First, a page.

Use tax credits, loan guarantees, and other vehicles to encourage middle-class homeowners to improve the performance of their homes.
While public-works programs can tackle low-income homes, different programs are needed for middle-class homeowners. To reduce the total energy consumption of their homes by one-half to two-thirds (a challenging but realistic goal), a variety of tax credits, deductions, loan guarantees, and other inducements will be needed.
We need new incentives that are performance-based, unlike most of today’s tax credits. By basing subsidies directly on improvements in energy performance—not simply on how much money is spent—we can encourage energy-conservation retrofits and renewable energy systems that provide an attractive return on investment.
A performance-based focus could also apply to mortgage subsidies and loan guarantees—perhaps using the home-energy rating system (HERS). This is a 0-to-100 scale in which 100 equals the energy performance of a home meeting the 2004 Model Energy Code and 0 represents a net-zero-energy home. If the secondary-mortgage market required a HERS index of 25 for new homes and 50 for existing homes, we would see a dramatic ramping up of energy performance.
So that our homes can be powered—and even heated—using clean, renewable-energy sources, we should encourage rapid commercial investment in large wind-power and solar-power systems. We can do this by increasing the production tax credit to 2.5¢ per kilowatt hour (kwh) and enacting that tax credit for a full 10 years. This production tax credit, which has been renewed on a haphazard, year-to-year basis with occasional lapses, encourages investment in renewable-electricity production by providing the electricity producer with a tax credit tied to actual electricity production. These production tax credits should be extended to wave and tidal power, geothermal power, and other zero-carbon, low-impact, renewable-electricity technologies.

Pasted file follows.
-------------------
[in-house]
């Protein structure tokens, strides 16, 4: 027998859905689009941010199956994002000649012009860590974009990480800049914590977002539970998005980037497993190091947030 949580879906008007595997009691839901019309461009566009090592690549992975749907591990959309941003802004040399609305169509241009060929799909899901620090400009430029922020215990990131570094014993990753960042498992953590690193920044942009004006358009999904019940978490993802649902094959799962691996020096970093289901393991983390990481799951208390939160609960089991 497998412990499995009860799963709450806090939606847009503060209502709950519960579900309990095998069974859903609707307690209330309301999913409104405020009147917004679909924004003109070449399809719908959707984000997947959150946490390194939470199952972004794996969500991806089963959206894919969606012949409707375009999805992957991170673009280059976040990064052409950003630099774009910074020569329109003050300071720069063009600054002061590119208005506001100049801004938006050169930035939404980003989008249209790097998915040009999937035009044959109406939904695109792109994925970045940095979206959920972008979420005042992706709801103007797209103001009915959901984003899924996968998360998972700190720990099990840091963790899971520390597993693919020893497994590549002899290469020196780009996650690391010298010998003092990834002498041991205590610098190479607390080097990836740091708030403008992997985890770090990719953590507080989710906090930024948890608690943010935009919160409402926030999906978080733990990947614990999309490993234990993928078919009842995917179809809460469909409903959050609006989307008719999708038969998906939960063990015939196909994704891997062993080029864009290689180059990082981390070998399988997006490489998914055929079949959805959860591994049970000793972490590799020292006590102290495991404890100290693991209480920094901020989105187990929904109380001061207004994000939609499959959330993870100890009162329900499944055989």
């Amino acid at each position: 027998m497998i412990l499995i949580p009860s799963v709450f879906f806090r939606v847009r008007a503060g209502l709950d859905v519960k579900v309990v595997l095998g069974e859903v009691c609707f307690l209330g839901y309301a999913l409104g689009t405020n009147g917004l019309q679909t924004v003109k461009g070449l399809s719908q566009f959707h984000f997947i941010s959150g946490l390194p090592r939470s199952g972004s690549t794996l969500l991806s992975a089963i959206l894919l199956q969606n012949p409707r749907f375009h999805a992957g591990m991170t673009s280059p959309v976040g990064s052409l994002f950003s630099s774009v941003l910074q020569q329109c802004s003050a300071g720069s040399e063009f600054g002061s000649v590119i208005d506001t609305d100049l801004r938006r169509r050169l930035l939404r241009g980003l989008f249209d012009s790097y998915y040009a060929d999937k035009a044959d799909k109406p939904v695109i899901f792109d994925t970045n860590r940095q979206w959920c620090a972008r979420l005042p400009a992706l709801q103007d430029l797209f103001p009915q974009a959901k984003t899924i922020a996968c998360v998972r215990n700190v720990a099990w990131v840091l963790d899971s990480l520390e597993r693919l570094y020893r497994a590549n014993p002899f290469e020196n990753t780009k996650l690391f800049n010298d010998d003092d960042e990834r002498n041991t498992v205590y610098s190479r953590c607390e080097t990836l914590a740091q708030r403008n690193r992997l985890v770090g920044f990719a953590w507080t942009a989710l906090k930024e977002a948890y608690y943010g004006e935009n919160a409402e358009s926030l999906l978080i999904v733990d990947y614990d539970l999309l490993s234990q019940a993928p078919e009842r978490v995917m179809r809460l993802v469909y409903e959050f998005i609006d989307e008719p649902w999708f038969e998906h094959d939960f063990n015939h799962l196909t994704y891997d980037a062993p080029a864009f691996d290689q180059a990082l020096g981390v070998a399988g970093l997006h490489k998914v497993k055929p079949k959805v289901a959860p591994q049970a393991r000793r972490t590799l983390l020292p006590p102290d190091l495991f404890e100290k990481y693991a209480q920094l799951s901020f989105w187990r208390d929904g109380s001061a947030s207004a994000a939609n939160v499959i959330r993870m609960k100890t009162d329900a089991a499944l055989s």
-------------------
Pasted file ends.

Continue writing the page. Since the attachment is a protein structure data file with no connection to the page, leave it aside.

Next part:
Promote stricter energy requirements in the building codes so that homeowners can survive the loss of power or heating fuel.
Even if the world were to reduce greenhouse-gas emissions to the extent that many scientists are calling for (say, an 80% reduction by 2050), we’ll still see alarming changes in the global climate over the next century. Climate-change models predict more intense storms, which will cause extended power outages and interfere with transportation and refining of petroleum and natural gas. We have other worries as well. Terrorists could target our highly vulnerable energy systems, including high-voltage electrical-distribution networks, transformer stations, and gas and oil pipelines. Well within the lives of homes being built today, supplies of heating oil and natural gas could become limited; there could be shortages of heating oil within the next 10 years. And water is looming as a problem that could eclipse energy in severity over the coming decades, leading to rationing in cities—not only in the arid West but also in many regions of the country.